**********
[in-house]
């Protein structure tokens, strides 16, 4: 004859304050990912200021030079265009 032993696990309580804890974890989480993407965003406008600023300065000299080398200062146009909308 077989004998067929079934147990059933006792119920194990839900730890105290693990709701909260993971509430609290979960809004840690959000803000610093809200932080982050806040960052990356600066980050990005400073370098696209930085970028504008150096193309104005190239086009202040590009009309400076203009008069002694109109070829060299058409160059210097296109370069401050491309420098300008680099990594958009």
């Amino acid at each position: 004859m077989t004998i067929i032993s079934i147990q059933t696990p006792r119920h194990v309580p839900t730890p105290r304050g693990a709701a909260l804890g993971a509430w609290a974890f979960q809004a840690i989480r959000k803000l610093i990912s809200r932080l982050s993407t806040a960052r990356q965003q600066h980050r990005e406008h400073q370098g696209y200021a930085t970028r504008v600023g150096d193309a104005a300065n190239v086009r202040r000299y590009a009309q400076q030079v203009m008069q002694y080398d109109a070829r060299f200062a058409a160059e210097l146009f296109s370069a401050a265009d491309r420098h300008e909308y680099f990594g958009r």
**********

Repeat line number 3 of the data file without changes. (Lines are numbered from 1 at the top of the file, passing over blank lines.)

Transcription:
């Amino acid at each position: 004859m077989t004998i067929i032993s079934i147990q059933t696990p006792r119920h194990v309580p839900t730890p105290r304050g693990a709701a909260l804890g993971a509430w609290a974890f979960q809004a840690i989480r959000k803000l610093i990912s809200r932080l982050s993407t806040a960052r990356q965003q600066h980050r990005e406008h400073q370098g696209y200021a930085t970028r504008v600023g150096d193309a104005a300065n190239v086009r202040r000299y590009a009309q400076q030079v203009m008069q002694y080398d109109a070829r060299f200062a058409a160059e210097l146009f296109s370069a401050a265009d491309r420098h300008e909308y680099f990594g958009r």